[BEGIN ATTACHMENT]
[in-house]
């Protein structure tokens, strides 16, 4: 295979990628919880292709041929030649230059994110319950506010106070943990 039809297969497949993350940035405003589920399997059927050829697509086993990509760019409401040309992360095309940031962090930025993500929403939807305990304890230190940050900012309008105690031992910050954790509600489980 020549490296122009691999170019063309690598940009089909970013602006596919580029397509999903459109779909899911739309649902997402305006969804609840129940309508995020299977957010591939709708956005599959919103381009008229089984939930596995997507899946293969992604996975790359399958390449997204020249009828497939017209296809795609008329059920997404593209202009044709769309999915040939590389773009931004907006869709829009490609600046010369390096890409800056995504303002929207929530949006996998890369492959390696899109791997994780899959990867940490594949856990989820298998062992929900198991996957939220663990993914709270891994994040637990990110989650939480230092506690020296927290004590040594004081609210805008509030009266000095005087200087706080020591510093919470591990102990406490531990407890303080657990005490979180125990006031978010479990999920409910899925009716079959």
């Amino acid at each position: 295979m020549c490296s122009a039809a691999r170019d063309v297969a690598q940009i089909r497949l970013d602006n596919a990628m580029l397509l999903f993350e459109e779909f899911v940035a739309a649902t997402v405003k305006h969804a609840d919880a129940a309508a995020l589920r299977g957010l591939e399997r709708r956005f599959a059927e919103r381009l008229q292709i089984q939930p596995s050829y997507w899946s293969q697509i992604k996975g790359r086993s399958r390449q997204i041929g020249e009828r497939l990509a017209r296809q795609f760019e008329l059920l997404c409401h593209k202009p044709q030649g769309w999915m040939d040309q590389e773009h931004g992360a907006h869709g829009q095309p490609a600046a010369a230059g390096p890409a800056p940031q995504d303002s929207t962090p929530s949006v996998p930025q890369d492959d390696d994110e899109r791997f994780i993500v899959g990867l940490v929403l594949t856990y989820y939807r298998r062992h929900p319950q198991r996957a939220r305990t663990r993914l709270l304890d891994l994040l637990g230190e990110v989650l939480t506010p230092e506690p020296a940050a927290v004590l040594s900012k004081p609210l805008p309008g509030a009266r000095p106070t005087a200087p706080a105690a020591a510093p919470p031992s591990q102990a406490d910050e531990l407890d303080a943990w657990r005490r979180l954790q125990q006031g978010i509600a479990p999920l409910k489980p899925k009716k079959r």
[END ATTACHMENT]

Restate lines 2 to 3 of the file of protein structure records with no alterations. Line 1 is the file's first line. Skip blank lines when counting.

């Protein structure tokens, strides 16, 4: 295979990628919880292709041929030649230059994110319950506010106070943990 039809297969497949993350940035405003589920399997059927050829697509086993990509760019409401040309992360095309940031962090930025993500929403939807305990304890230190940050900012309008105690031992910050954790509600489980 020549490296122009691999170019063309690598940009089909970013602006596919580029397509999903459109779909899911739309649902997402305006969804609840129940309508995020299977957010591939709708956005599959919103381009008229089984939930596995997507899946293969992604996975790359399958390449997204020249009828497939017209296809795609008329059920997404593209202009044709769309999915040939590389773009931004907006869709829009490609600046010369390096890409800056995504303002929207929530949006996998890369492959390696899109791997994780899959990867940490594949856990989820298998062992929900198991996957939220663990993914709270891994994040637990990110989650939480230092506690020296927290004590040594004081609210805008509030009266000095005087200087706080020591510093919470591990102990406490531990407890303080657990005490979180125990006031978010479990999920409910899925009716079959």
């Amino acid at each position: 295979m020549c490296s122009a039809a691999r170019d063309v297969a690598q940009i089909r497949l970013d602006n596919a990628m580029l397509l999903f993350e459109e779909f899911v940035a739309a649902t997402v405003k305006h969804a609840d919880a129940a309508a995020l589920r299977g957010l591939e399997r709708r956005f599959a059927e919103r381009l008229q292709i089984q939930p596995s050829y997507w899946s293969q697509i992604k996975g790359r086993s399958r390449q997204i041929g020249e009828r497939l990509a017209r296809q795609f760019e008329l059920l997404c409401h593209k202009p044709q030649g769309w999915m040939d040309q590389e773009h931004g992360a907006h869709g829009q095309p490609a600046a010369a230059g390096p890409a800056p940031q995504d303002s929207t962090p929530s949006v996998p930025q890369d492959d390696d994110e899109r791997f994780i993500v899959g990867l940490v929403l594949t856990y989820y939807r298998r062992h929900p319950q198991r996957a939220r305990t663990r993914l709270l304890d891994l994040l637990g230190e990110v989650l939480t506010p230092e506690p020296a940050a927290v004590l040594s900012k004081p609210l805008p309008g509030a009266r000095p106070t005087a200087p706080a105690a020591a510093p919470p031992s591990q102990a406490d910050e531990l407890d303080a943990w657990r005490r979180l954790q125990q006031g978010i509600a479990p999920l409910k489980p899925k009716k079959r």